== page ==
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The Death of Mom & Pop Retailers?

Do you remember when the Sears Catalog was going to destroy all the Mom & Pop Retailers? Yeah, probably not. That was back in the early parts of the 20th century when you could even buy a house (IKEA-style) in the catalog and have it delivered right to your property.

The last year of the Sears catalog was 1993, coincidentally right around the time AOL and the Internet were coming to fruition. The last year the Sears catalog was of any consequence to the toy industry was in the late 70’s. We used to hold a “Catalog Sale” every fall where you brought in your catalog and we matched the prices. By the late 70’s the prices in these catalogs were the same or higher than they were in our store.

Mom & Pop Retailers survived.

Do you remember when the big-box category killers like Staples, Home Depot, Barnes & Noble, and Toys R Us were going to destroy all the Mom & Pop Retailers? That was a more recent development in the 1980’s and 90’s. A lot of our vendors left us for the supposed greener pastures. Heck, they even stole our moniker and still to this day, many in the media call those stores “specialty stores” because they “specialized” in one industry.

Yet we all found ways to compete around them, by changing our product mix, out-servicing them, and staying current to trends in our industries.

Mom & Pop Retailers survived.

Do you remember when the big-box discounters were going to destroy all Mom & Pop Retailers? Wal-Mart, Target, and K-Mart would be the death of us all through their discounted buying, bullying practices with vendors and suppliers, and their sheer size (and deep pockets). 

They ended up being even less of a threat than the category killers as they raced to the bottom selling only the cheapest of the cheap. Our customers realized cheaper isn’t always better. Instead those stores fed on each other until K-Mart was eaten alive.

Mom & Pop Retailers survived.

Do you remember when the Internet—and especially Amazon—were going to destroy all the Mom & Pop Retailers? How could we compete with their prices? How could we compete with their selection? How could we compete with their convenience?

Yet many retailers either embraced them or learned to work around them. And in reality, the biggest bite Amazon took was with the department stores, the category killers, and the big-box discounters.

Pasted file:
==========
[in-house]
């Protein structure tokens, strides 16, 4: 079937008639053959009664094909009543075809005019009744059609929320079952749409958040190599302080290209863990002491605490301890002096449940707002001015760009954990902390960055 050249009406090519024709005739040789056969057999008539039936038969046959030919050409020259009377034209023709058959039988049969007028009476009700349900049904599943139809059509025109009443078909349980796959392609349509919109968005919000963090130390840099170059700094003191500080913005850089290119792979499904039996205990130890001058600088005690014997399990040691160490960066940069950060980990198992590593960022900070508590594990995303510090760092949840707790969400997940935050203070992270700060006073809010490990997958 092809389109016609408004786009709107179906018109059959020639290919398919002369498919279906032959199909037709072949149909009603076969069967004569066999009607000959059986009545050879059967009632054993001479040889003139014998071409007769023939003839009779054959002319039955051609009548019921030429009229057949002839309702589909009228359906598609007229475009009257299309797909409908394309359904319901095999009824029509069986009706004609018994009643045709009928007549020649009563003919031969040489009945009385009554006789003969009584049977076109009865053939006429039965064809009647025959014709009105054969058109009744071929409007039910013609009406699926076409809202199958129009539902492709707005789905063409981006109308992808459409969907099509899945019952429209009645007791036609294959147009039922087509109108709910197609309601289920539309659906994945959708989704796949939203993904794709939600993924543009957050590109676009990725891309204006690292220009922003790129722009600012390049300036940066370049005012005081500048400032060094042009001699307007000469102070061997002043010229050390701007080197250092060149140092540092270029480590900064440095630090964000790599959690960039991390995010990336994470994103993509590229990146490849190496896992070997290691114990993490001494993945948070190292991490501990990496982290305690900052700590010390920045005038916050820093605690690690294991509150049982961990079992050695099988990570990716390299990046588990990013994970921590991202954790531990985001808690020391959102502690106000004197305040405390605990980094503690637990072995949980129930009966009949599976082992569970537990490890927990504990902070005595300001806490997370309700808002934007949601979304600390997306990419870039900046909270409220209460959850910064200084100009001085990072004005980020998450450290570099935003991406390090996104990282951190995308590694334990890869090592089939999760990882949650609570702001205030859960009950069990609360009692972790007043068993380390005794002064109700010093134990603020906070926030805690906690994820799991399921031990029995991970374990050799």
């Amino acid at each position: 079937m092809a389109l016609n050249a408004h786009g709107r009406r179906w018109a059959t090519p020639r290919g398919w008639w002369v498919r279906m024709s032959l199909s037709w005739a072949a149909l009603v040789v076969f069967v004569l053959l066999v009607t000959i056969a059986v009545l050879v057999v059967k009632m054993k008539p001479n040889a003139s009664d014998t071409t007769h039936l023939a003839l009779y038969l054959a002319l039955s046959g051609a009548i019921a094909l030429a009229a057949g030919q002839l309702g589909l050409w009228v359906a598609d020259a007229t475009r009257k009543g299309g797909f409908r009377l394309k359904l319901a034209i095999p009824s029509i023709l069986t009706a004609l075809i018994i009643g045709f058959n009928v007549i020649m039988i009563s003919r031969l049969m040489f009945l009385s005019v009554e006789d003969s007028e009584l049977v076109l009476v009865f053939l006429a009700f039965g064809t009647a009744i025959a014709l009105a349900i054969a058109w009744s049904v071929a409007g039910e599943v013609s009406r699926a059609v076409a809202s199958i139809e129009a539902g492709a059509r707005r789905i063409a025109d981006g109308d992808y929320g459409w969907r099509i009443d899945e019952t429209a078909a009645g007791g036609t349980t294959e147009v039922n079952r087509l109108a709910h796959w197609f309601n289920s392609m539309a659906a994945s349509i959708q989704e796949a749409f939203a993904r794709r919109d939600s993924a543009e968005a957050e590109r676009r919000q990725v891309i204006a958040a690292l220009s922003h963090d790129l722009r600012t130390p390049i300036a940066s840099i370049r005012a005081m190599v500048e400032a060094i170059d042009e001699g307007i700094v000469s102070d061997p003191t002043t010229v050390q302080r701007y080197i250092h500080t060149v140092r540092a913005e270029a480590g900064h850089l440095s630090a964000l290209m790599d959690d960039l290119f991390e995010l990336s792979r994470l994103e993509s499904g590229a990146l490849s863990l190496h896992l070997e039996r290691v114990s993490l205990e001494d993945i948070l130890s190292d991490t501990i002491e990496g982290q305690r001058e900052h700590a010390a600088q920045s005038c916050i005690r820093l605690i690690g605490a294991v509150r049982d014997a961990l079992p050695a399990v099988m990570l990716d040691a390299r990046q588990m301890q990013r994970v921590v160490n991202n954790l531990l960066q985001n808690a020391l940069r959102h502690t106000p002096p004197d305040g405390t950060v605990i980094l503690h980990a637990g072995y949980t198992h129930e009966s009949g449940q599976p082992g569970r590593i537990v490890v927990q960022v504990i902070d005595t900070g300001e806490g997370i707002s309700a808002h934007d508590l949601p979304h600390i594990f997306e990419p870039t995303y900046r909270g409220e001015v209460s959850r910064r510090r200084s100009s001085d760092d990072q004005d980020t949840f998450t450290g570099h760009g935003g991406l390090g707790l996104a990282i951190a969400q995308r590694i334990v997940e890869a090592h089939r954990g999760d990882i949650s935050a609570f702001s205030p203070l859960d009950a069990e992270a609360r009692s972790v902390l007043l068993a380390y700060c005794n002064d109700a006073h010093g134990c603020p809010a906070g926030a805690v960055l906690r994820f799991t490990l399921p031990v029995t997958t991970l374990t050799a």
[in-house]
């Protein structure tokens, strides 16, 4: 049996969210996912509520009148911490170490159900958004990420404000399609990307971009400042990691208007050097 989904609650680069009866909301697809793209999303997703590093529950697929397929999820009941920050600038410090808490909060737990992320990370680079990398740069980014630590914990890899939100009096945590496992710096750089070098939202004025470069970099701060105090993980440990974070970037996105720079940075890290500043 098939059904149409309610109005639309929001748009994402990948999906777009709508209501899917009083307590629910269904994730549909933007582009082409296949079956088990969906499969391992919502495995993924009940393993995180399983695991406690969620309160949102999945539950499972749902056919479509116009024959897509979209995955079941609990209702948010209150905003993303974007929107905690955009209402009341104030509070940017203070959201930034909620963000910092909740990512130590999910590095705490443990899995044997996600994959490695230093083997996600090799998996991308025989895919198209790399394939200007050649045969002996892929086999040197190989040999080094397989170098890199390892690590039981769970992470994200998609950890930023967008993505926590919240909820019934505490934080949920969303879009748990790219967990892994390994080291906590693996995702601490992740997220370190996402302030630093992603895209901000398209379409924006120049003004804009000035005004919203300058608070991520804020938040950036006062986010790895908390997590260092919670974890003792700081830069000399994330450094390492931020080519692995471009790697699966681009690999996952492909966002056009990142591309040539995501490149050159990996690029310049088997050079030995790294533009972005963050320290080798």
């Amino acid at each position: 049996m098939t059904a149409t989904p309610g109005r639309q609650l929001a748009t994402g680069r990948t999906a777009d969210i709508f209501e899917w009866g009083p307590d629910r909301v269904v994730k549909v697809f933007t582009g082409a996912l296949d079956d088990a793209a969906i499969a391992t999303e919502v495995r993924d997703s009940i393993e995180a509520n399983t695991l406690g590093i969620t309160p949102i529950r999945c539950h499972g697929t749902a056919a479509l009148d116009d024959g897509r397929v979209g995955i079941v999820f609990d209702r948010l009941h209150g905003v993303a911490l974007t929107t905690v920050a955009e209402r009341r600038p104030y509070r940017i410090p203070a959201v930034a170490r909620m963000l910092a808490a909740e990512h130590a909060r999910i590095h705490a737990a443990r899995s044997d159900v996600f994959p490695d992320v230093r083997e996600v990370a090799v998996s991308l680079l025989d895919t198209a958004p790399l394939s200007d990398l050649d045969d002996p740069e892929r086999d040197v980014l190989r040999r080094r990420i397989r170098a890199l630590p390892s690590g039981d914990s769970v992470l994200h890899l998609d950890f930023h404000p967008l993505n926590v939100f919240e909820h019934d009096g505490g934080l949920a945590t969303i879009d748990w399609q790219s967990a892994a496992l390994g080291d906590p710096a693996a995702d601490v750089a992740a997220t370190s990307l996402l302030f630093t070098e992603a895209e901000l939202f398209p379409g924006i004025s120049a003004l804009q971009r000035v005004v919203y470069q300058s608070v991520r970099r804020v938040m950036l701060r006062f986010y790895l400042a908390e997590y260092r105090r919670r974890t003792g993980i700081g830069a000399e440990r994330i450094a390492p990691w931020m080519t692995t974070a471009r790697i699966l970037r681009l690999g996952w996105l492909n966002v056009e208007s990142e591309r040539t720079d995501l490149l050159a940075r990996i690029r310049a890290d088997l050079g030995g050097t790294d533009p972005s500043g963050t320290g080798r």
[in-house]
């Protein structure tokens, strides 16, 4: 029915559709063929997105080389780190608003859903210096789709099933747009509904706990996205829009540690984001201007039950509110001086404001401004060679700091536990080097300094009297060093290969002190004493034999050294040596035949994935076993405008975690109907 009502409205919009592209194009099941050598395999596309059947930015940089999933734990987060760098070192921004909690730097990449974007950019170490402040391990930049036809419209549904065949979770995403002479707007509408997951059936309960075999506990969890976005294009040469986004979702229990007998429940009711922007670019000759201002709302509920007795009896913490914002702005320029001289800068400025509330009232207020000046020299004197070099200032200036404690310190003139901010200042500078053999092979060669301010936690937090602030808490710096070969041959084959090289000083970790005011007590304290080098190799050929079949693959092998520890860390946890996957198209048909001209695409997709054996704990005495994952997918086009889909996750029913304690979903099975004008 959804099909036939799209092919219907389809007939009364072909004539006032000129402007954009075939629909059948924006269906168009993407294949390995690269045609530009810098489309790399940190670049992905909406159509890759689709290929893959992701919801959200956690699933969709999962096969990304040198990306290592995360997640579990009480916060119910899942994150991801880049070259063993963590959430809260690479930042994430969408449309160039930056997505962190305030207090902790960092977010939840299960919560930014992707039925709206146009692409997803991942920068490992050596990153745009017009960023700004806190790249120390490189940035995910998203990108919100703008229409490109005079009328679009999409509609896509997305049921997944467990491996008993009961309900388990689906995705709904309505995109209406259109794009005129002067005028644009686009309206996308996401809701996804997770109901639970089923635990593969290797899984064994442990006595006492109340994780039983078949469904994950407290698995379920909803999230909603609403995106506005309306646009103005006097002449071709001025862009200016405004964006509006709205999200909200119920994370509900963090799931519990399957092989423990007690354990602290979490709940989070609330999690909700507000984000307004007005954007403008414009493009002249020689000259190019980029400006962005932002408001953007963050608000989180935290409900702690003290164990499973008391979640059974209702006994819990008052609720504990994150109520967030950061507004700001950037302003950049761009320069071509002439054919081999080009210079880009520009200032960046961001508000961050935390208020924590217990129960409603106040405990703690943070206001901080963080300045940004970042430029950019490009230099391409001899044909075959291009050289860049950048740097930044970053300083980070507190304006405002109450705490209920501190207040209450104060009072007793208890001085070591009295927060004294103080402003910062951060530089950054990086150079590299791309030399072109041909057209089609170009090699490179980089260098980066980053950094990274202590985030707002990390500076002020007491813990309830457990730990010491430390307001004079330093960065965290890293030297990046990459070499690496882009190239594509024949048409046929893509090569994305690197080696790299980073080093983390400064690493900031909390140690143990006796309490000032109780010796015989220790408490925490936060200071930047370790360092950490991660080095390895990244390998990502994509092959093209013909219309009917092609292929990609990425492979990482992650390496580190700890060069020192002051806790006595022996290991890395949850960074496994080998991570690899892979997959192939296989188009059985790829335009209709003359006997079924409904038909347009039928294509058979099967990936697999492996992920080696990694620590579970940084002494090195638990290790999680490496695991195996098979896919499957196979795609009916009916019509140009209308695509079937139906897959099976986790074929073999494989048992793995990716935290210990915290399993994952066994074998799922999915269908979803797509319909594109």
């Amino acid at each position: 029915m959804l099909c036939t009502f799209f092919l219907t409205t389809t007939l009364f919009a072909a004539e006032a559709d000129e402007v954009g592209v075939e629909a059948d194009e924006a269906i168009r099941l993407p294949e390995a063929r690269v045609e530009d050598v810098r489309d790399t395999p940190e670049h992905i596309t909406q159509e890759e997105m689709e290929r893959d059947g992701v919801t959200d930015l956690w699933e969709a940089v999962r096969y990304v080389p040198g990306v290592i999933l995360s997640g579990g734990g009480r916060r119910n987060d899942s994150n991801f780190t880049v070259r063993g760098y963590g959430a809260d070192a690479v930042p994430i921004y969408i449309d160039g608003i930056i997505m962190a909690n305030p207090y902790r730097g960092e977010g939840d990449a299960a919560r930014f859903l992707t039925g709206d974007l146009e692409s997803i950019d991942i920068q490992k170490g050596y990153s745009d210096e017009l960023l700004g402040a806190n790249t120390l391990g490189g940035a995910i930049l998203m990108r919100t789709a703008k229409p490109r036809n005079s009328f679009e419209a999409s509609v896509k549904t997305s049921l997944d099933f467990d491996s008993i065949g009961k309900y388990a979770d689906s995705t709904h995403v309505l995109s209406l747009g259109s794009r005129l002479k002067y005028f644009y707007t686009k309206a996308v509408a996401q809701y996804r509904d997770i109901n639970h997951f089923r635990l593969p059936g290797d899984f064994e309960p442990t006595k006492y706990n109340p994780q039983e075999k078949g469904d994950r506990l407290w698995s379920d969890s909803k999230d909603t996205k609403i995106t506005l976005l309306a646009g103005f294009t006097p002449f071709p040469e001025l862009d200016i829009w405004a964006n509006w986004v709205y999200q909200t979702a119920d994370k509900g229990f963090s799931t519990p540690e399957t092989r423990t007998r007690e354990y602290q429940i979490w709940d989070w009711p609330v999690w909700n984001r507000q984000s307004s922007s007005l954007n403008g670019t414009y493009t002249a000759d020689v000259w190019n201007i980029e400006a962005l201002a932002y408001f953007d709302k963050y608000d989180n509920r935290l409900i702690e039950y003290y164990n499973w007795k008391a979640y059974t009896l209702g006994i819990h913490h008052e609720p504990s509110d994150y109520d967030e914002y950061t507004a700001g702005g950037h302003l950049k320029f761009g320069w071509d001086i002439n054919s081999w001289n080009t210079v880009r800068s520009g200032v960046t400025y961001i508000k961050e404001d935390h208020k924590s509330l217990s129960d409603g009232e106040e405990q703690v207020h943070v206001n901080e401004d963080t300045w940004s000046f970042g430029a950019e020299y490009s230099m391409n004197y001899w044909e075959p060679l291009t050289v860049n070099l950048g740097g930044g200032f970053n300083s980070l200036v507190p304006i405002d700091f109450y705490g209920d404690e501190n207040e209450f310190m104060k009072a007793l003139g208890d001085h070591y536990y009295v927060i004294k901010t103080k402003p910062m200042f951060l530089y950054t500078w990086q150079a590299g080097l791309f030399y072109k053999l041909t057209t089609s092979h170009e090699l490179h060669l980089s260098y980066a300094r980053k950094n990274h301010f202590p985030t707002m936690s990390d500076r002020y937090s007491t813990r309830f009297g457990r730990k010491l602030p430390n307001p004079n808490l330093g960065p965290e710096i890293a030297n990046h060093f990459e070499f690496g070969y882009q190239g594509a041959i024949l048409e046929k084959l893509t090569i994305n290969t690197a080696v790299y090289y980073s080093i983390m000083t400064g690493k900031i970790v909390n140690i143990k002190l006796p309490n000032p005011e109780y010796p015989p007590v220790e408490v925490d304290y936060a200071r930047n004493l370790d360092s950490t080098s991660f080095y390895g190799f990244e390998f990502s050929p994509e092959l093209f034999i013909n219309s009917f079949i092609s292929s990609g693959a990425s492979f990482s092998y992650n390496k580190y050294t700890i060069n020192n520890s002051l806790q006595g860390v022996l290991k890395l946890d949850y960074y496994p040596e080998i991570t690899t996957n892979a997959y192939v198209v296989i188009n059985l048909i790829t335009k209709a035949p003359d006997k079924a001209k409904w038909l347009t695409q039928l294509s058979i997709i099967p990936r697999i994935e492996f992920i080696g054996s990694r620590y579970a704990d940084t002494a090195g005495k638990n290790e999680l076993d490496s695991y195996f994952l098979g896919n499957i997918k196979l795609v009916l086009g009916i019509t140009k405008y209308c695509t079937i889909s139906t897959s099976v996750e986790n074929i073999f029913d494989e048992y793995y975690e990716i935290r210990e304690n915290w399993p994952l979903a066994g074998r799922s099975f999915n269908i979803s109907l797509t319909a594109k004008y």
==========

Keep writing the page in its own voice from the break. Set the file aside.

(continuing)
Mom & Pop Retailers survived.

Yes, there were some casualties along the way. Technology disrupted and destroyed the record store industry. But it wasn’t another retailer that did them in. It was a fundamental change in how we consumed music.

The same can be said for the video stores. It wasn’t Netflix’ DVD mail service that did video stores in. It was online streaming.

Heck, those industries aren’t even completely dead. Video stores still exist. Vinyl is on the rise. Independent book stores withstood Barnes & Noble, Borders, and Amazon and are back on a growth trajectory. Independent toy stores outlived Toys R Us. Pet stores are multiplying faster than the bunnies they sell.

Mom & Pop Retailers survived.

The point is that pundits have predicted the death of Mom & Pop Retailers several times over the last century, yet you’re still standing.

You’re still standing because you adapt to change.

Change is inevitable. The death of Mom & Pop Retailers is not.

-Phil Wrzesinski
www.PhilsForum.com

PS Not all change is detrimental. We computerized Toy House in 1989 with an IBM AS/400 that needed a custom-built cabinet large enough to house it. The sales reports took hours to run. I planned my afternoon work by running reports all morning and my morning work the next day by running reports all night. Nowadays my retailers can pull up reports in seconds on their phones while in the booth. Technology, when properly embraced, has made being a mom & pop retailer much easier than ever before.

PPS Yes, most of my blogs are about “tools” you can use to make your business better. Think of this post as a “mental tool” to use. When you take on the mindset that change inevitable and go out looking how to use the changes to your advantage, you will always be more successful than the businesses that run around screaming the sky is falling.

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